There is a tribal lore. A famine struck the village where the elephant and the hare lived. They decided to go out hunting. The hare told the elephant to wait at the designated escape hole down the hill. Two kinds of stones were to be thrown from the hill-top: a big stone and a small stone. When the small stone was thrown, the elephant had to remove its head from its path. When the big stone comes rolling down the hill, the elephant was supposed to put its head in the big stone’s path. The small stone was rolled down and the elephant dutifully put away its head. When the big one was rolled down, the elephant stood in its way. Eventually, the elephant was killed and became the hare’s meal! The elephant played wrongly and ended up as the meal of the hare.
A long time ago many tribes were awed by the magnificence of nature in form of: water, lakes, hills, mountain ranges, craters, volcanoes, animals, fire, vegetation and fellow-humans. This symbolism became structured. Special people who were thought to know better than others were tasked to spearhead walking others in understanding these creatures they held in awe. This became an organised way of being religious. Traditions, norms and cultures sprung up around the religions. This instituted the elephant and hare relation. The mind became the elephant and the institutions were the hare.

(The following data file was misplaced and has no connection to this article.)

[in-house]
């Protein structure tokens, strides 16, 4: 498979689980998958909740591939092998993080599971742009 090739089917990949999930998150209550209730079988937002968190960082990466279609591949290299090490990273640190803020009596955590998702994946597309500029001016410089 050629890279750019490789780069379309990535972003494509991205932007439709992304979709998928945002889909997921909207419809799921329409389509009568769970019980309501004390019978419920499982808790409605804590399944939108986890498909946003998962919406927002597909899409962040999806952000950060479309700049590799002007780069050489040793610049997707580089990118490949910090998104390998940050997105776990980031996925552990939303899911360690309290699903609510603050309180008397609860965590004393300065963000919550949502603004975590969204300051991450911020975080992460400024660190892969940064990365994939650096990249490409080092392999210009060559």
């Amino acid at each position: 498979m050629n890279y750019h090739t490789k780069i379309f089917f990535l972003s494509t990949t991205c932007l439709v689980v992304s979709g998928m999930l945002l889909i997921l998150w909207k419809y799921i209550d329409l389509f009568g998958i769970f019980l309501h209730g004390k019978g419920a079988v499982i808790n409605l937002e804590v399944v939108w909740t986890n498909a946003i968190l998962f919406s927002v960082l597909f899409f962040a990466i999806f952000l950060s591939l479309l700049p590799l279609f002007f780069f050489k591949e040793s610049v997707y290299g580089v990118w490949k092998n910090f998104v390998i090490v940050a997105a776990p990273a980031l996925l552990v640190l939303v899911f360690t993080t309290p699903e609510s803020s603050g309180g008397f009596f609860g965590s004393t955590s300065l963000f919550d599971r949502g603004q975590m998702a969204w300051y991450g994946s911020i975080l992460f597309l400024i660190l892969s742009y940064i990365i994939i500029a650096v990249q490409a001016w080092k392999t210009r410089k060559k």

In the present day, many religions preach love and have moments when all celebrants do shake-hands or atleast wink to each other in an expression of love. Do not mind whether deep down one’s mind one genuinely likes to shake the hands or wink at the person next to you! After a service, the prelate is waiting all of you and a very fast procession of grip-greet-get-hell-out-fast. ‘The long line behind you should not be held by you chatting up the prelate!’ In this process, one feels like a player taking and performing all the wrong roles in a play. This leaves one with revulsion and an emptiness resulting from not fulfilling something. The elephant in us is dazed by not knowing which stone to dodge or allow to be hit with.
+Steven Davy at WHGBH radio has an interactive talk-show which ends with ‘good-old-classic-blues-music’. This end of show gesture is so mellow, uplifts a spirit and enables one feel as a participant in a love-shared-around experience. Next time I shall ignore certain aspects (dodge certain stones) of a Sunday service (sent in by the hare)! The hare will not have me for a meal!